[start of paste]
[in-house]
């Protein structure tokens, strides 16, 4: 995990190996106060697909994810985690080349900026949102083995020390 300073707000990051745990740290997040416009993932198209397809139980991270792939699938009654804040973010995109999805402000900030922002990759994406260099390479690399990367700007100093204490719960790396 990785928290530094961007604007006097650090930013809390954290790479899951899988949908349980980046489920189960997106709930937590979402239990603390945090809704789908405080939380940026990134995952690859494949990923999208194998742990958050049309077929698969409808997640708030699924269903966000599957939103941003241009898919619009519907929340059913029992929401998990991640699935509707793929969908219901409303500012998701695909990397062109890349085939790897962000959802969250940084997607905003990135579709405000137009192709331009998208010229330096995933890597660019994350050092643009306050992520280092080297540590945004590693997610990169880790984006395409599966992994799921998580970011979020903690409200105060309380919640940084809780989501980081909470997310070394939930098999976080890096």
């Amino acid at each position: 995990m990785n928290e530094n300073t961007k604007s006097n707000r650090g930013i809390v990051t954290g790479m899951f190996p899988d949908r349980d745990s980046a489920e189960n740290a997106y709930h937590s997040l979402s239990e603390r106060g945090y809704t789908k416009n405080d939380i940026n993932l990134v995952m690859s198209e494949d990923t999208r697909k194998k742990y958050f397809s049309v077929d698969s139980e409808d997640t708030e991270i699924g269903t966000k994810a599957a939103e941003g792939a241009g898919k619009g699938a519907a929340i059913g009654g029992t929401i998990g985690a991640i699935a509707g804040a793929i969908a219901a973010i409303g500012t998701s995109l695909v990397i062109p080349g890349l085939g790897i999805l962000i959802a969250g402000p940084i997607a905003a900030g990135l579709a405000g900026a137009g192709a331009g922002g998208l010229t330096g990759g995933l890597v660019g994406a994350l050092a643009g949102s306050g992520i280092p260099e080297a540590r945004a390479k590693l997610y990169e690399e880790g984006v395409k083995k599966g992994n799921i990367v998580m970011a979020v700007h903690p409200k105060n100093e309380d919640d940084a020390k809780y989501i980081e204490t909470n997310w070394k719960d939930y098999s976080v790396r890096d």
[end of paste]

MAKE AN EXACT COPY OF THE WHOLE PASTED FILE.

[in-house]
């Protein structure tokens, strides 16, 4: 995990190996106060697909994810985690080349900026949102083995020390 300073707000990051745990740290997040416009993932198209397809139980991270792939699938009654804040973010995109999805402000900030922002990759994406260099390479690399990367700007100093204490719960790396 990785928290530094961007604007006097650090930013809390954290790479899951899988949908349980980046489920189960997106709930937590979402239990603390945090809704789908405080939380940026990134995952690859494949990923999208194998742990958050049309077929698969409808997640708030699924269903966000599957939103941003241009898919619009519907929340059913029992929401998990991640699935509707793929969908219901409303500012998701695909990397062109890349085939790897962000959802969250940084997607905003990135579709405000137009192709331009998208010229330096995933890597660019994350050092643009306050992520280092080297540590945004590693997610990169880790984006395409599966992994799921998580970011979020903690409200105060309380919640940084809780989501980081909470997310070394939930098999976080890096």
């Amino acid at each position: 995990m990785n928290e530094n300073t961007k604007s006097n707000r650090g930013i809390v990051t954290g790479m899951f190996p899988d949908r349980d745990s980046a489920e189960n740290a997106y709930h937590s997040l979402s239990e603390r106060g945090y809704t789908k416009n405080d939380i940026n993932l990134v995952m690859s198209e494949d990923t999208r697909k194998k742990y958050f397809s049309v077929d698969s139980e409808d997640t708030e991270i699924g269903t966000k994810a599957a939103e941003g792939a241009g898919k619009g699938a519907a929340i059913g009654g029992t929401i998990g985690a991640i699935a509707g804040a793929i969908a219901a973010i409303g500012t998701s995109l695909v990397i062109p080349g890349l085939g790897i999805l962000i959802a969250g402000p940084i997607a905003a900030g990135l579709a405000g900026a137009g192709a331009g922002g998208l010229t330096g990759g995933l890597v660019g994406a994350l050092a643009g949102s306050g992520i280092p260099e080297a540590r945004a390479k590693l997610y990169e690399e880790g984006v395409k083995k599966g992994n799921i990367v998580m970011a979020v700007h903690p409200k105060n100093e309380d919640d940084a020390k809780y989501i980081e204490t909470n997310w070394k719960d939930y098999s976080v790396r890096d």